May has been a very busy time in the garden. The summer garden planting is DONE! Everything I had planned to grow is either transplanted from seedlings started in the greenhouse or seeded directly in the garden. I am feeling a great sense of accomplishment and yet there are so many more task that could be done. I ask myself,” Is there no end to the list of things to do?” A part of me answers “God, I hope not!”
I now have about 7500 sq. ft. of garden area. The new area of about 3000 sq. ft. is in rough shape, needing lime, fertilizer, compost, and deep digging. I did what I could to get it ready with the time and energy I was willing to put into it. But the season waits for no one. In that area, I decided it is better to have a garden planted in soil that is less than perfect than not to have any crop at all this year.
The tomatoes are in. They were way too leggy but they are doing OK. They could look better but they are going to make it. The peppers are planted and they are looking great! I lost two tomato plants and had replacements, so I am at full strength! Both the peppers and tomatoes seem to be starting to grow well. With 128 tomato plants + 8 seed saver plants and 160 pepper plants + 14 seed saver plants, we should not want for tomatoes or peppers assuming these varieties grow well here. Cabbage, broccoli, cauliflower, romanesco, onions, fennel, kohlrabi, summer squash, winter squash, melons, cucumbers, and eggplant are all in the ground and appear to be thriving. Chard, radishes, beets, turnips, rutabaga, parsnips, bush beans, pole beans, shelling beans, sweet corn, and peas are all garden seeded. The radishes, beets, turnips, rutabaga, peas, and bush beans have germinated!
My timing is not well aligned with the seasons yet. Part of it is due to trying to get so much done, part is due to growing vegetables I have never had the space in which to grow before, most of is just ignorance which is correctable with study and some long rainy winter days sort out the schedule of things.
The weather in the first half of May worked out very well, with a mix of rain and sun. This has allowed me to plant and work the soil until I get tired and then it would rain so the plants are very happy and I had an excuse to rest. In the second half of May it has been dry, perfectly warm and the setting sun has been calling me in from the garden. What a pleasant end to a day of gardening, to come back to the house, crack open a beer, and relax as the sun sets behind the Callahan mountain range. As I watch the shadow from the ridge race across the valley floor, I think about the accomplishments of the day and start to make the list of projects I should get after tomorrow.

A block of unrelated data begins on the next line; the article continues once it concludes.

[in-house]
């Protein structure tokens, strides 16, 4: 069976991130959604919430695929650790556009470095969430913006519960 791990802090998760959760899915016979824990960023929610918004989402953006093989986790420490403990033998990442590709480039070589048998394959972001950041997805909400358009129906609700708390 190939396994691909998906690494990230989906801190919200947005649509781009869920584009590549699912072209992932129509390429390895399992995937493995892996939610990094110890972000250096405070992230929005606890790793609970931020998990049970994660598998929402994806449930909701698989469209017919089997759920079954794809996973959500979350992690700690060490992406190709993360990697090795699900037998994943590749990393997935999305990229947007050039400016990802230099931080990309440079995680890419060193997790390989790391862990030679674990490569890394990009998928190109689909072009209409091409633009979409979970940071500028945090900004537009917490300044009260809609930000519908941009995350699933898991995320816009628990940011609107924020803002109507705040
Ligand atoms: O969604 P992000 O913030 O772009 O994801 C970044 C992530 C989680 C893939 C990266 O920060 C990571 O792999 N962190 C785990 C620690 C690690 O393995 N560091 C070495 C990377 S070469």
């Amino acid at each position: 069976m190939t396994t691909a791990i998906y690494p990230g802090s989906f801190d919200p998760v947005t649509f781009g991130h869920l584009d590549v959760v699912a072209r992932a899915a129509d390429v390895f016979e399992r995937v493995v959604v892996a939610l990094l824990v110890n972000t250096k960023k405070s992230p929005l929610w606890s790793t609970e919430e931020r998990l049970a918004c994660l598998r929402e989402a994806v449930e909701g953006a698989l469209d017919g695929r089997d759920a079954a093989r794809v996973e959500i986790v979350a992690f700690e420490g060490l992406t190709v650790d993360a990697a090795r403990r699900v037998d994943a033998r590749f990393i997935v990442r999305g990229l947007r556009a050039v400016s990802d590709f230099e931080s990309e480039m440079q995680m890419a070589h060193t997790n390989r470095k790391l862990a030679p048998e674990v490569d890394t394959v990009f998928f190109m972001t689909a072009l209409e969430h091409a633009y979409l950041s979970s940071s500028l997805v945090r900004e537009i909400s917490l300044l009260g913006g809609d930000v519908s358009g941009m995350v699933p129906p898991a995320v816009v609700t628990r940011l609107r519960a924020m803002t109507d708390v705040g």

The main garden rows have been lengthened a few feet to align with the new garden area and all of the 10 yards of compost I had delivered last fall is gone. I have had an additional 14 yards of compost delivered and used a bit of in the new garden area. Over the summer I will incorporate all of it in both garden areas with a priority for the new garden. I ordered a compost called “mint” compost. It is very well composted with few large pieces of un-composted material. I plan to build a 1+ yd storage box for some of the compost. I can then use this compost along with other material to create a lower cost potting soil. I plan to get a second delivery of 14 yards of compost called “garden” compost delivered in late fall. This garden compost is less finished and will be a better product for digging into the garden soil. I hope to incorporate 7 yards of this compost as part of my fall garden cleanup effort and save 7 yards for spring planting. The ground is too wet and soft in the spring for the delivery truck, so I need to save some for spring. The closest the truck can get to the garden is about 50 yards from where it is needed. This is due to some barb wire keeping the elk out of the garden that stretches over the gate where the truck would enter. I plan to change that so I can open that wire when the delivery comes and get the compost much closer to where I need it.
- Take down the temporary greenhouse structure and move the tables to a better location for summer propagation efforts.
- Build a “grow out area” for long term shrub propagation in 1 gal. and 2 gal. pots. I am thinking this should go along the northern edge of the garden near the fruit trees.
- Have a pole shed built 24’ x 18’ and enclose it myself with my dad’s help
- Layout the spot for the new location of the hoop house.
- Turn my focus to the orchard, flower beds, and yard.
- Start to work on building a walking path around the property
The soil in the new garden space needs a lot of improvement. My idea at this time is to try to improve the soil in the area where the vegetables are actually planted and will grow and not the entire space. Then, as those crops finish up this fall, add major amounts of amendments, which can then mellow into the soil during the winter. Then, in very early spring, test the soil again and make minor adjustments before the summer planting starts. I suspect this process will be repeated for years to come.